Dentist Water Linked to Bacterial Infection Outbreak That Sickened 37 Children in California
Federal and state health officials have determined that one California dentists’ office may be the cause of a bacterial infection outbreak, which has hospitalized at least 37 children, determining that that a semi-antibiotic resistant bacteria had contaminated the dentist’s plumbing that supply patient mouth washing stations.
Officials from the Centers for Disease Control and Prevention (CDC) and the Orange County Public Health Care Agency in California have traced a Mycobacterium abscesses infection outbreak back to contaminated plumbing at the Children’s Dental Group in Anaheim, California.
According to the notice by Orange County officials, there may be more than three dozen cases of bacterial infections among children, with 12 confirmed and 25 probable. All 37 children were hospitalized at some point.
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Health officials first learned of the dental water infection outbreak in September, after nearly two dozen children were diagnosed with Mycobacterium abscesses infections after receiving pulpotomies, or baby root canals, in which dentists remove infected pulp inside a baby tooth so the rest of the tooth can be spared.
The Orange County Health Care Agency began investigating the outbreak with the assistance of the CDC and determined all of the children infected where between the ages of three and nine years old, and each had received pulpotomies from the same facility at Children’s Dental Group in Anaheim, California.
The health officials began investigating the potential source of the contamination and found abnormally high levels of microbes in the water. Investigators tested the water running into the office and found the source of contamination to be not from the public water lines, but from the water remaining stagnant within the flexible plastic tubes that carry water to hoses used to rinse patients’ mouths.
In many dentist offices, the water lines running to patient mouth washing stations are only used periodically, and hold a lot of stagnant water, making it an easy area for bacteria to grow.
Mycobacterium infections involve a class of bacterium closely related to those that cause tuberculosis and leprosy and is a rapidly growing infection commonly found is soil, food and water. Symptoms of the infections include redness, swelling, irritation, tenderness, fever, chills, muscle aches, and often cause the infected area to develop boils or pus-filled vesicles.
Oral mycobacterium infections within the mouth can pose more severe problems, as the infection can easily spread around teeth, potentially reaching the gums and jawbone. According to the CDC and Orange County Health Care Agency, these types of infection within the mouth often result in removing teeth and part of the jawbone.
According to one patient report, seven year old Mimi Morales is currently recovering from surgery in which she had to have three of her permanent teeth and a portion of her jawbone removed to stop the spread of the Mycobacterium infection she received while receiving routine dental work at Children’s Dental Group in Anaheim.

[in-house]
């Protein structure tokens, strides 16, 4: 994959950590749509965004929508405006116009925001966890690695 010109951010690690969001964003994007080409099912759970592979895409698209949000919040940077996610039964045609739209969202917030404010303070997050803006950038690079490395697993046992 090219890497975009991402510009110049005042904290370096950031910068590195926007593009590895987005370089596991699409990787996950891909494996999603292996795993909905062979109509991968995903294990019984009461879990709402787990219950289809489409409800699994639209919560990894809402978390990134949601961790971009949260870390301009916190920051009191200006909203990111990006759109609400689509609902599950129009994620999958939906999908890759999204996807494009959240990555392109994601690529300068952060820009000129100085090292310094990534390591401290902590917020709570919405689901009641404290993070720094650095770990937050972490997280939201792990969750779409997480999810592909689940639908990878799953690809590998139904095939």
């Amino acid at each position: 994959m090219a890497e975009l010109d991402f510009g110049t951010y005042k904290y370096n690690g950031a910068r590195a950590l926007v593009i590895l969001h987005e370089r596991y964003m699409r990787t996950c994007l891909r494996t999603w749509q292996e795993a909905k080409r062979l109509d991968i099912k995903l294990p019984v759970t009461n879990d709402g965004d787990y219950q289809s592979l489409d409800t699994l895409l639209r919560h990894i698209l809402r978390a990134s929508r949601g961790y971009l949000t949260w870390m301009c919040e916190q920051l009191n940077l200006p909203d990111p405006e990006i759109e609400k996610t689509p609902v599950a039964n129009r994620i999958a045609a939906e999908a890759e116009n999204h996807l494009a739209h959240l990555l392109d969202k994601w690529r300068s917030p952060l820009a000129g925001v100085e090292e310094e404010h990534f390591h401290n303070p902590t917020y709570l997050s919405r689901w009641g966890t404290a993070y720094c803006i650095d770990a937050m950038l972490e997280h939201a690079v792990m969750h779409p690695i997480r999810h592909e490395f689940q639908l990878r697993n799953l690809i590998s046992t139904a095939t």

The Dental Board of California announced it will be opening an investigation to determine whether any sanitation practices or procedures have been neglected by the dental group. According to the group, it is mandatory for dental offices to flush water lines for at least two minutes each day to clear stagnant water from the lines that could grow bacteria.
The CDC’s investigation revealed that an estimated 842 children received pulpotomies from March to July this year. Infection reports are anticipated to rise given the several week incubation period that it could take for symptoms of the infection to surface. Caregivers are being encouraged to monitor their children for symptoms and consult with their healthcare providers if their children received dental procedures from the dentist facility from March to July this year.
Children’s Dental Group has announced that it will remain open to continue seeing patients. However, patient mouth flushing station will remain unused until the investigation by state and federal officials has concluded.
JanOctober 13, 2016 at 9:16 pm
It is time that we address the issue of mycobacteria and biofilm in the pipes of municipal water systems and in the pipes that supply water. Mycobacteria (NTM) is now being diagnosed more frequently, but information about the disease is supressed for the most part. We need funding and disclosure about the issue so that we can work to minimize this dread disease. It really should be a reportable[Show More]It is time that we address the issue of mycobacteria and biofilm in the pipes of municipal water systems and in the pipes that supply water. Mycobacteria (NTM) is now being diagnosed more frequently, but information about the disease is supressed for the most part. We need funding and disclosure about the issue so that we can work to minimize this dread disease. It really should be a reportable illness in the US..similiar to other countries.
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